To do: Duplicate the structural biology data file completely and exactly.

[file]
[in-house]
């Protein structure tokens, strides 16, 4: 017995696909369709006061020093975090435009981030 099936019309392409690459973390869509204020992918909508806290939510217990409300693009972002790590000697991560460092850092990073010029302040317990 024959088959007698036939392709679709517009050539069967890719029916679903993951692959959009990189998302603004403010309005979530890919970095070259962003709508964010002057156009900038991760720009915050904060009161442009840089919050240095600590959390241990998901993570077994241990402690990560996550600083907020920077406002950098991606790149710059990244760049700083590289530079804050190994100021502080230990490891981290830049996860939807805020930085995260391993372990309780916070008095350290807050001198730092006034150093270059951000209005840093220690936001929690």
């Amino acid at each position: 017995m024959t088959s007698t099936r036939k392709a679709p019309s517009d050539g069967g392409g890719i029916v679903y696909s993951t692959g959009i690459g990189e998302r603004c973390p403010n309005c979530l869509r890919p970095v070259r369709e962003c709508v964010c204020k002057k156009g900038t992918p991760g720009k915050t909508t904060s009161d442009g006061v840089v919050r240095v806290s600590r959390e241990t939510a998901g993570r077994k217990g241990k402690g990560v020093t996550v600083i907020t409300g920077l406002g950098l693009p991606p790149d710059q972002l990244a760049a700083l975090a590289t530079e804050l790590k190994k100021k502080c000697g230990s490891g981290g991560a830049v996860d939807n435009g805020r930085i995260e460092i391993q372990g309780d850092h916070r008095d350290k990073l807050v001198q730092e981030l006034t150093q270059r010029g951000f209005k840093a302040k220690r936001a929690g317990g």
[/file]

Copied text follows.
[in-house]
């Protein structure tokens, strides 16, 4: 017995696909369709006061020093975090435009981030 099936019309392409690459973390869509204020992918909508806290939510217990409300693009972002790590000697991560460092850092990073010029302040317990 024959088959007698036939392709679709517009050539069967890719029916679903993951692959959009990189998302603004403010309005979530890919970095070259962003709508964010002057156009900038991760720009915050904060009161442009840089919050240095600590959390241990998901993570077994241990402690990560996550600083907020920077406002950098991606790149710059990244760049700083590289530079804050190994100021502080230990490891981290830049996860939807805020930085995260391993372990309780916070008095350290807050001198730092006034150093270059951000209005840093220690936001929690």
């Amino acid at each position: 017995m024959t088959s007698t099936r036939k392709a679709p019309s517009d050539g069967g392409g890719i029916v679903y696909s993951t692959g959009i690459g990189e998302r603004c973390p403010n309005c979530l869509r890919p970095v070259r369709e962003c709508v964010c204020k002057k156009g900038t992918p991760g720009k915050t909508t904060s009161d442009g006061v840089v919050r240095v806290s600590r959390e241990t939510a998901g993570r077994k217990g241990k402690g990560v020093t996550v600083i907020t409300g920077l406002g950098l693009p991606p790149d710059q972002l990244a760049a700083l975090a590289t530079e804050l790590k190994k100021k502080c000697g230990s490891g981290g991560a830049v996860d939807n435009g805020r930085i995260e460092i391993q372990g309780d850092h916070r008095d350290k990073l807050v001198q730092e981030l006034t150093q270059r010029g951000f209005k840093a302040k220690r936001a929690g317990g």